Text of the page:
A new study, published in Nature Biotechnology, investigates the use of CRISPR/Cas9 to make simple cuts in DNA in mouse cells and subsequent on-target mutagenesis due to the inaccuracy of the type of DNA repair process employed. [The study suggests that CRISPR may not be as precise as previously thought.]
Dr Helen O’Neill, Programme Director, Reproductive Science and Women’s Health, University College London, said:
“Of course, when assessing a new technology like this, a multitude of variables need to be accounted for; cell type, the intended DNA cut, the guides used to locate this genomic cutting site and, quite importantly, the choice of molecular scissors, of which there are many. Cas9 was the chosen molecular scissors in this study and while different cell types were analysed, the genetic architecture of cells in vitro (in a dish), will never truly reflect their behaviour in a body (in vivo).
“It is well understood that sufficient sequencing would take place prior to the introduction of this technology clinically, but this paper should encourage researchers to thoroughly analyse their intended editing.”
Dr Christophe Galichet, Senior Laboratory Research Scientist at The Francis Crick Institute, said:
“The data produced in the paper are very sound and well supported. However, one can wonder how the type of mutations describe in the paper, some of which being large deletions, were missed in previous studies…Previous studies have analysed the extent of unwanted mutations when using Crispr/Cas, using whole genome sequencing or other methods, and did not find evidence of off-target mutation or large DNA deletions/ insertions.
“The paper does not remove the validity of the use of Crispr in clinical and non-clinical studies. A greater understanding of the Crispr/Cas9 system outcomes will lead to a safer use, as we will know what to expect. In non-clinical studies, where research animals are used, specific genetic mutations are selected for and thus deletion/insertion/chromosomal rearrangement which could be misread as wildtype allele, like described in the paper, will be discarded.”
Prof Robin Lovell-Badge FMedSci FRS, Group Leader, The Francis Crick Institute, said:
“It is hard to know whether the few results in this short paper are significant or not. The authors claim that they find unsuspected DNA damage associated with the use of “CRISPR” genome editing (Cas9 and gRNAs). This has been seen before, albeit rarely, and is obviously something that would need to be checked in any clinical application of the methods. The authors suggest that these alterations in DNA, which tend to be at or close to the target site, occur at much higher levels than anticipated. The paper is technically very sound – indeed the work is of high quality. However, it is not at all clear that the specific protocols used in the paper would relate much to any sensible use of genome editing clinically.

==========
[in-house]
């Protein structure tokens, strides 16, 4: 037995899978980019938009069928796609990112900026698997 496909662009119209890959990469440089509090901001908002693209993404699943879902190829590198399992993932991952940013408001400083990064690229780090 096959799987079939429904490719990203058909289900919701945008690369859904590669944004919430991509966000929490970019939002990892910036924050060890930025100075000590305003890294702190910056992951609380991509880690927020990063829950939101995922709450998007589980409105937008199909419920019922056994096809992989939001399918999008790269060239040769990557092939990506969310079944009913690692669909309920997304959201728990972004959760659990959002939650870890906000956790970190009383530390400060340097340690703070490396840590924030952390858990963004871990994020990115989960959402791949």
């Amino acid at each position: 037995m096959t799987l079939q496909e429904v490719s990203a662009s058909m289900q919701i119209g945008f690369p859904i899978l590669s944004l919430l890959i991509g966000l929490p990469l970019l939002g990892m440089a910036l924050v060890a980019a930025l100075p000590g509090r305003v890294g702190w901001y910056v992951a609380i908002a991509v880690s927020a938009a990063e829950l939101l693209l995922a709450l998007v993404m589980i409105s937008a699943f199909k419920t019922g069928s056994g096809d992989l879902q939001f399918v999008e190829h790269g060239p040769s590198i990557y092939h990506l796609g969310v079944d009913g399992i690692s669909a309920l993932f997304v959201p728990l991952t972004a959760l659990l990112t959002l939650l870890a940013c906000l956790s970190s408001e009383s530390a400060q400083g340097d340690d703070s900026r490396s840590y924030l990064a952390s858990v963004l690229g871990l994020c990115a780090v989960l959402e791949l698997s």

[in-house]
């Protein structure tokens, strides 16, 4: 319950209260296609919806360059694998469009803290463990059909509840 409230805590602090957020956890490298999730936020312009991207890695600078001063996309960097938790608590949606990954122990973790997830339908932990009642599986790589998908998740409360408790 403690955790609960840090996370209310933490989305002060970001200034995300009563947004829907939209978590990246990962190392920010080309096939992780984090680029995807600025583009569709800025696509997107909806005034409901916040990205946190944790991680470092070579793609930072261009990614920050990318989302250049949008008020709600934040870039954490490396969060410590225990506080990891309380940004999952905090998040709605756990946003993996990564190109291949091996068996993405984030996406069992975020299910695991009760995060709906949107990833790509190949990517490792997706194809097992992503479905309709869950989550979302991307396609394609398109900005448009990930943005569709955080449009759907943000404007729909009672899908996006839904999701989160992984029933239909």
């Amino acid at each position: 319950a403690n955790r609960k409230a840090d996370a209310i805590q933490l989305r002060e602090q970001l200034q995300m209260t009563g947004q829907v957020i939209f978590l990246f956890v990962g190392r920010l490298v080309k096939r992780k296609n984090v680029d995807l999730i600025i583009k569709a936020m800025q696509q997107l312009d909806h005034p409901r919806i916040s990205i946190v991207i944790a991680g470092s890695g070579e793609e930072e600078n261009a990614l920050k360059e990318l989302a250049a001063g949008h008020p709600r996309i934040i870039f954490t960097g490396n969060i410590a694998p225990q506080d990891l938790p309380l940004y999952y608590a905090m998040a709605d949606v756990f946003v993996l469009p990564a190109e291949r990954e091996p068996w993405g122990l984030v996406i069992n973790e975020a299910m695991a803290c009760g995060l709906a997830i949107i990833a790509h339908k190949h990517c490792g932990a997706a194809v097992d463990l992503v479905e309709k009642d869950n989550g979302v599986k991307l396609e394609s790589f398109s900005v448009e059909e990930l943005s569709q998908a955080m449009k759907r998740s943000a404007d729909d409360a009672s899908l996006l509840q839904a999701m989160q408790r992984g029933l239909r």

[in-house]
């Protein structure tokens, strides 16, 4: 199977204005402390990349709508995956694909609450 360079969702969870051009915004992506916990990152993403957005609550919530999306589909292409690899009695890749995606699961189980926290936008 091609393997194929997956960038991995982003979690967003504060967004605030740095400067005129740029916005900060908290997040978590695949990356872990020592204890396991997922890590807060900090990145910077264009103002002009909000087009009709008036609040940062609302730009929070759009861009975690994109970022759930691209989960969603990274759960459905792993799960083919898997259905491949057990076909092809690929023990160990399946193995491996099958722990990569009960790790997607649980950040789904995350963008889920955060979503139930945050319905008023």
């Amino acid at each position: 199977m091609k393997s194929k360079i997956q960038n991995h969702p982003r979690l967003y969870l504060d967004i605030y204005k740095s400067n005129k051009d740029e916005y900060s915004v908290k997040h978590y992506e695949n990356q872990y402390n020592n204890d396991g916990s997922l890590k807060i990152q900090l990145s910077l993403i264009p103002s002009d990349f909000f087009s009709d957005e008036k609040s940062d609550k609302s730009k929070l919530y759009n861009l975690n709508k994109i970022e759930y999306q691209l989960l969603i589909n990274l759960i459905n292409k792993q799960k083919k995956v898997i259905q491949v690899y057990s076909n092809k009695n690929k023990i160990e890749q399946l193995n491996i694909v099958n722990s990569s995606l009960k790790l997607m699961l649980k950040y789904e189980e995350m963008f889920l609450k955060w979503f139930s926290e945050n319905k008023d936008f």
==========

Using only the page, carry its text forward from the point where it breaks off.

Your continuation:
“In conclusion, this paper highlights the need when conducting experiments involving genome editing, and particularly for clinical applications, to verify that the alterations to the DNA sequence are those, and only those, that had been designed to occur. This has always been obvious. But the results give no reason to panic or to lose faith in the methods when they are carried out by those who know what they are doing.”
Dr Francesca Forzano, Consultant in Clinical Genetics and Genomics, Guy’s & St Thomas’ NHS Foundation Trust, said:
“This important work demonstrates that this technique is much less safe than previously thought, and suggests that the techniques previously used to monitor the efficiency and safety of CRISPR/Cas9 exploitation were not entirely adequate.
“This is a good quality research piece. Results fit to the existing evidence and brings new data and robust evidence regarding a collateral damage of this technique. The data will have a great impact in this field, as it suggests different techniques for monitoring on and off site effects should be used. They also demonstrate that this technique can be less safe than previously anticipated. Researchers should take this work into account when looking into clinical applications using this technique.”
Dr Lydia Teboul, Head of Molecular and Cellular Biology at the Mary Lyon Centre, MRC Harwell Institute, said:
“This is the recognition that we still have to learn a lot about the system (which has only been used for a few years) and just as importantly about the way cells repair cuts in their DNA. The technology still holds great promises for our developing therapeutic strategies that involve making genetic changes in cells and tissues. With these important studies we are learning about the precautions that we will need to take as we use the powerful genome editing tools for therapy.”